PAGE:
User experience is one of the simplest and most reliable ways of making a knowledgeable purchase decision. Customer reviews are usually unbiased and will bring out advantages and disadvantages of the product that company material may not.

By skimming through these reviews, you can gauge what you are in for when you purchase a product. For example, when you look at the customer reviews for some gas-powered pressure washers, you may find that the engine seizing after long-term storage is a common issue. Similarly, for light-duty electric pressure washers, sturdiness and durability are often a cause of concern.

Since the reviews come from the point of view of an existing or past user, the insights you can gain can often be exact answers to the points of concern for you. Even professional reviews on YouTube and other platforms are detailed and capable of providing a holistic understanding.


Being able to spend more on a product usually does mean that you get some additional benefits. In the case of pressure washers, shelling out more money translates into more power, more attachments (like a turbo nozzle), more storage features (like a hose reel), better design elements, longer warranties, and more.

Gas-powered pressure washers are usually more powerful and durable and therefore they are more expensive as compared to electric pressure washers.

However, while buying a pressure washer, an approach of spending more money may not be the smartest. It is important to consider the features that matter most to you and what you really need to make the smartest choice.

Consider this situation: you are a buyer that prefers longer warranty periods but your use for a pressure washer is limited to occasional household jobs.

You may have the option of purchasing a more sophisticated and more powerful gas-powered pressure washer with a four-year warranty and a light-duty electric pressure washer with a three-year warranty.

It would likely be more feasible to forego the extra benefits and warranty year on a gas-powered machine in favor of the electric unit that should be sufficient for your jobs.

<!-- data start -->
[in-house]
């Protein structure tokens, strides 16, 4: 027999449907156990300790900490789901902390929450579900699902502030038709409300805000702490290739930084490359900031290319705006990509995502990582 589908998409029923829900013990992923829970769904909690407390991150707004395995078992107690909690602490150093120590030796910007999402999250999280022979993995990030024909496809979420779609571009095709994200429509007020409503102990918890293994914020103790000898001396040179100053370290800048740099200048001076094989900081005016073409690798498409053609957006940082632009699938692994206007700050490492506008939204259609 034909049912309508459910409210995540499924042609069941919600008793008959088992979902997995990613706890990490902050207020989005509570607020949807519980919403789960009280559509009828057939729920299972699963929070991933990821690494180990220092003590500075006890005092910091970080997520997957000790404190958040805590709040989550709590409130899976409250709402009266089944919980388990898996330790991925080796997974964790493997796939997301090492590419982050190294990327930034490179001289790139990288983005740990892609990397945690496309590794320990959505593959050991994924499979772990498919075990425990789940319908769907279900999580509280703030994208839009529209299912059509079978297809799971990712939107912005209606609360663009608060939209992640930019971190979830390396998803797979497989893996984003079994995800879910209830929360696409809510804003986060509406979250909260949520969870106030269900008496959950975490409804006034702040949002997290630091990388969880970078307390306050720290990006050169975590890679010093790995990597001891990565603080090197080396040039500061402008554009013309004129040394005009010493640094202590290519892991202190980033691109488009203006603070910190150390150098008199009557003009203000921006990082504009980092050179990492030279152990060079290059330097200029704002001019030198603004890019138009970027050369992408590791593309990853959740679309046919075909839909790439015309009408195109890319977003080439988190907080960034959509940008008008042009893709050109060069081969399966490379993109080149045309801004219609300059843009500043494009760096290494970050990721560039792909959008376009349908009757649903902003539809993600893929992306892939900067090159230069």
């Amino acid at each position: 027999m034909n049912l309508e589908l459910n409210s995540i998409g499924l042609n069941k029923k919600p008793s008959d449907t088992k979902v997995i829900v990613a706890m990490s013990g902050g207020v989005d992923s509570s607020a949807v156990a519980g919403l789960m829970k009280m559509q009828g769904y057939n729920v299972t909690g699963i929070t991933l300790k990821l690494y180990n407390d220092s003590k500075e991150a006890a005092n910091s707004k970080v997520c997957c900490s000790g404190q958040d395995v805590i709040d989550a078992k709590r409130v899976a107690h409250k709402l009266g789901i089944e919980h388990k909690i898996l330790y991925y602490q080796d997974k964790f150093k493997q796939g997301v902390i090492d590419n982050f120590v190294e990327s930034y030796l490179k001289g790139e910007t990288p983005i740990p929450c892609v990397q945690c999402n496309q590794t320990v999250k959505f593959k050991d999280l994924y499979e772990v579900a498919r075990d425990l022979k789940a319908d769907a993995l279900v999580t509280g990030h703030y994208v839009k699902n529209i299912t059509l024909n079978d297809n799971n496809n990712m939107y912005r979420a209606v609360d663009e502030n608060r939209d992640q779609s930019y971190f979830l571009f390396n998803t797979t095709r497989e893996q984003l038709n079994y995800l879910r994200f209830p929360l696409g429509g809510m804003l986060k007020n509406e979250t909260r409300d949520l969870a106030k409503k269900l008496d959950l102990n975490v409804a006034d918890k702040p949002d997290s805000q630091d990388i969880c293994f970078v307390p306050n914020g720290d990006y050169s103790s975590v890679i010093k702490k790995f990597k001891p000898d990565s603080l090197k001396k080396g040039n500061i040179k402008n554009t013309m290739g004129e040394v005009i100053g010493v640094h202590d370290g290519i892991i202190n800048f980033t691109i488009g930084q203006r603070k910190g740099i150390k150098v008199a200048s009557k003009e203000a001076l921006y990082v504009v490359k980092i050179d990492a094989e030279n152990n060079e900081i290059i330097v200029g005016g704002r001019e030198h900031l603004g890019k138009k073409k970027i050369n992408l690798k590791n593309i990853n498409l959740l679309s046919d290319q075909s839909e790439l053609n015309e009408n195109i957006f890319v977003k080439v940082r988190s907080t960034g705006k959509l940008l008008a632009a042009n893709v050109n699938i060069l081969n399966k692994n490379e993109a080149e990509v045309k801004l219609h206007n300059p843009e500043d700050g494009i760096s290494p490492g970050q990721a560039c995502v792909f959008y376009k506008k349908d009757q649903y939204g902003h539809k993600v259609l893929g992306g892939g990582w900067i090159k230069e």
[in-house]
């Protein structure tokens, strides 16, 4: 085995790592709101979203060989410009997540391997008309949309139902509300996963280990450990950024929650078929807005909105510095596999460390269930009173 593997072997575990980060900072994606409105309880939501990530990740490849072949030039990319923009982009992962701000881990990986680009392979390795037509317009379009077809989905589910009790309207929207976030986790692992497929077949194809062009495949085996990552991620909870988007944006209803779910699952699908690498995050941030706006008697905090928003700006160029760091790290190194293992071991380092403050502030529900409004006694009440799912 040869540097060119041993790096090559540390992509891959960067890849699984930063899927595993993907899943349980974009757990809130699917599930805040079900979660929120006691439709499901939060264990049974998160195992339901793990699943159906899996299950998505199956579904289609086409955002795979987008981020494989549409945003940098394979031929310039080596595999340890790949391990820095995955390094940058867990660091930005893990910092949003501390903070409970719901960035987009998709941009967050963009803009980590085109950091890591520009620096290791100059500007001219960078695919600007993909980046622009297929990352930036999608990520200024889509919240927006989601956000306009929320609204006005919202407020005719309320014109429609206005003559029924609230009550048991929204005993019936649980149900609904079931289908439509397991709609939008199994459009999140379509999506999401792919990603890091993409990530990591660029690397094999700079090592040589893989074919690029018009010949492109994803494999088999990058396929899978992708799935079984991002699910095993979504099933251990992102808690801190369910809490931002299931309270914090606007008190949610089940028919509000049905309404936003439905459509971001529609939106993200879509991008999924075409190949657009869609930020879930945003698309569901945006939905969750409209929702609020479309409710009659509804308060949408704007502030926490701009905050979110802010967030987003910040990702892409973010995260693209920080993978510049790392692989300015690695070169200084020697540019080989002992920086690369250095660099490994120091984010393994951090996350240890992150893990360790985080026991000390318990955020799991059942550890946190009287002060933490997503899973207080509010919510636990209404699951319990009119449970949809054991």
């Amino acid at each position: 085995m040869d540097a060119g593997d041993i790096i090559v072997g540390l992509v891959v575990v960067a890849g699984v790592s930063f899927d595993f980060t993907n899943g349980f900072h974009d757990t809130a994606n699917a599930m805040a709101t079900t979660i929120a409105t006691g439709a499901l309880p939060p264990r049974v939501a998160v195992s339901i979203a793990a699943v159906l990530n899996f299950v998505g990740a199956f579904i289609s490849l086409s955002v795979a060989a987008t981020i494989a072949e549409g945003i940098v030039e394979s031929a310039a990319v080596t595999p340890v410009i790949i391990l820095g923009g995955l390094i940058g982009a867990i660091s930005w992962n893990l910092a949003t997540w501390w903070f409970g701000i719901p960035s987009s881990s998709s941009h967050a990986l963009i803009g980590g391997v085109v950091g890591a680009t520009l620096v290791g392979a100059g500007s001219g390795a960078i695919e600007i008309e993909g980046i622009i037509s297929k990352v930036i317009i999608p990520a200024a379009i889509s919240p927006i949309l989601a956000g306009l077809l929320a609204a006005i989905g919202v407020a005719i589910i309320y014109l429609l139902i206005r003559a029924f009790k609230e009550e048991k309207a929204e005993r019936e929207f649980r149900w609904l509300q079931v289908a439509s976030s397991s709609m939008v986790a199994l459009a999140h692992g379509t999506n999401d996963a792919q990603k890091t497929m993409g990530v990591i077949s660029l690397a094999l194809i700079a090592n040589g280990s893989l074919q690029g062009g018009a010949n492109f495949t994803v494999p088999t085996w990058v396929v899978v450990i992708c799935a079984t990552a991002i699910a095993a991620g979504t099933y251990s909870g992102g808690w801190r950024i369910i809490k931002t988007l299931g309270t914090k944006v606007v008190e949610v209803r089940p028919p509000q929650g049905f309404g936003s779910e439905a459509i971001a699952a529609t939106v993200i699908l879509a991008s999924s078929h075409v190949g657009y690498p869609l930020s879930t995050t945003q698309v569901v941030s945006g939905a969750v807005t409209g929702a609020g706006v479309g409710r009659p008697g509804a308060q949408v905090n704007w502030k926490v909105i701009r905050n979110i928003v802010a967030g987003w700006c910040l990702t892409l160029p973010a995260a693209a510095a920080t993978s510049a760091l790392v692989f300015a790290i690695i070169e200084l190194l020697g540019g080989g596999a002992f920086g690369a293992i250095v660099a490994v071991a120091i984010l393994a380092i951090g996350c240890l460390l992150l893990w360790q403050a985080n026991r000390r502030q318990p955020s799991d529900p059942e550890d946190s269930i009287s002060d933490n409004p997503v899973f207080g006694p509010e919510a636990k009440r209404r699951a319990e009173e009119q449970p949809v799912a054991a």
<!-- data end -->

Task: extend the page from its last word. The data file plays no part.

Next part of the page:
Weight & maneuverability

Another thing you should consider when buying a pressure washer is its weight and maneuverability.

Having the ability to take your pressure washer around your yard will ensure you can clean hard-to-reach spots. This is one of the reasons why many brands are now working towards lighter and more compact designs.

Whether a pressure washer is gas or electricity-powered is a major decider of what the weight range of the machine is going to be like. A gas-powered pressure washer is heavier and will be comparatively difficult to drag around, but doesn’t need to be plugged in, meaning you can take it virtually anywhere. An electric pressure washer is lighter and more compact but needs to be plugged in, possibly limiting your reach.

What also adds maneuverability to a pressure washer is the length of its high-pressure hose. The longer the hose, the further your reach.

Detergent tank

If you are going to clean your windows, cars, or anything else that requires soap, you should look for a pressure washer that comes with a detergent tank.

Most often, the detergent tank has a place on the body of the pressure washer itself. The size of the detergent tank is important to ensure that you do not have to refill the tank repeatedly.